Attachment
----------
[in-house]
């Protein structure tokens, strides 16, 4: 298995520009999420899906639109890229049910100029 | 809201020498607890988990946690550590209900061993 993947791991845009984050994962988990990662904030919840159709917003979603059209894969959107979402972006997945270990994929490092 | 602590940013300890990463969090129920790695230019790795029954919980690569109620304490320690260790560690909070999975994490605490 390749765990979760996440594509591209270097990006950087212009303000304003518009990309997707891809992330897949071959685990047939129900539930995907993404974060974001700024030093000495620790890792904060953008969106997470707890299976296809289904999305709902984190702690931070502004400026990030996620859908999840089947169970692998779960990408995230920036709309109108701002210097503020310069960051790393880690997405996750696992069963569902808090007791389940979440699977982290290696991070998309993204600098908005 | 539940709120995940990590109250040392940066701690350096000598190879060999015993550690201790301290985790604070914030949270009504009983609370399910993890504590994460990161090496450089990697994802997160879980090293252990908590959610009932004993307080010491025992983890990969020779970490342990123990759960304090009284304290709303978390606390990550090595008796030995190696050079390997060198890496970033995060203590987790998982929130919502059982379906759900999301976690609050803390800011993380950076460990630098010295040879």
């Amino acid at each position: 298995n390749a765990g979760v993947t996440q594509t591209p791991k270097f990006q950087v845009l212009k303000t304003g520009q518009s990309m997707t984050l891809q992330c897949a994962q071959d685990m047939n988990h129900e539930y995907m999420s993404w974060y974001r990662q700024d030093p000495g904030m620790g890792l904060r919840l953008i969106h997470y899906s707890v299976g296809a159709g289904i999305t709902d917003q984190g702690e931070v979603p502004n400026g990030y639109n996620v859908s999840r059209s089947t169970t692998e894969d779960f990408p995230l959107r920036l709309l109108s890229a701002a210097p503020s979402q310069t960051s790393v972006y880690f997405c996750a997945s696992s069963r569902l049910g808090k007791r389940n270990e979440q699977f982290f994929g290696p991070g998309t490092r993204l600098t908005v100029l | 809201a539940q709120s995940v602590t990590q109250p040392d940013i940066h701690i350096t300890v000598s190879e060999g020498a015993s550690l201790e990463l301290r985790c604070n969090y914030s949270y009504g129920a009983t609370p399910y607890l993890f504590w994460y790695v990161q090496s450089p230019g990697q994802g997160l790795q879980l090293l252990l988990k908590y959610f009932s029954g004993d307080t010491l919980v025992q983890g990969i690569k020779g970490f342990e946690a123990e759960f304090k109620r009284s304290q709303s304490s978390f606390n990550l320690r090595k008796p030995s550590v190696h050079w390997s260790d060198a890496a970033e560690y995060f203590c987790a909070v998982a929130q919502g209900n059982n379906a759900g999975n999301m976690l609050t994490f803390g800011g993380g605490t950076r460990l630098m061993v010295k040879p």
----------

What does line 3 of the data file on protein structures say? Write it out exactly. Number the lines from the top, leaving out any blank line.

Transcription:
């Amino acid at each position: 298995n390749a765990g979760v993947t996440q594509t591209p791991k270097f990006q950087v845009l212009k303000t304003g520009q518009s990309m997707t984050l891809q992330c897949a994962q071959d685990m047939n988990h129900e539930y995907m999420s993404w974060y974001r990662q700024d030093p000495g904030m620790g890792l904060r919840l953008i969106h997470y899906s707890v299976g296809a159709g289904i999305t709902d917003q984190g702690e931070v979603p502004n400026g990030y639109n996620v859908s999840r059209s089947t169970t692998e894969d779960f990408p995230l959107r920036l709309l109108s890229a701002a210097p503020s979402q310069t960051s790393v972006y880690f997405c996750a997945s696992s069963r569902l049910g808090k007791r389940n270990e979440q699977f982290f994929g290696p991070g998309t490092r993204l600098t908005v100029l | 809201a539940q709120s995940v602590t990590q109250p040392d940013i940066h701690i350096t300890v000598s190879e060999g020498a015993s550690l201790e990463l301290r985790c604070n969090y914030s949270y009504g129920a009983t609370p399910y607890l993890f504590w994460y790695v990161q090496s450089p230019g990697q994802g997160l790795q879980l090293l252990l988990k908590y959610f009932s029954g004993d307080t010491l919980v025992q983890g990969i690569k020779g970490f342990e946690a123990e759960f304090k109620r009284s304290q709303s304490s978390f606390n990550l320690r090595k008796p030995s550590v190696h050079w390997s260790d060198a890496a970033e560690y995060f203590c987790a909070v998982a929130q919502g209900n059982n379906a759900g999975n999301m976690l609050t994490f803390g800011g993380g605490t950076r460990l630098m061993v010295k040879p």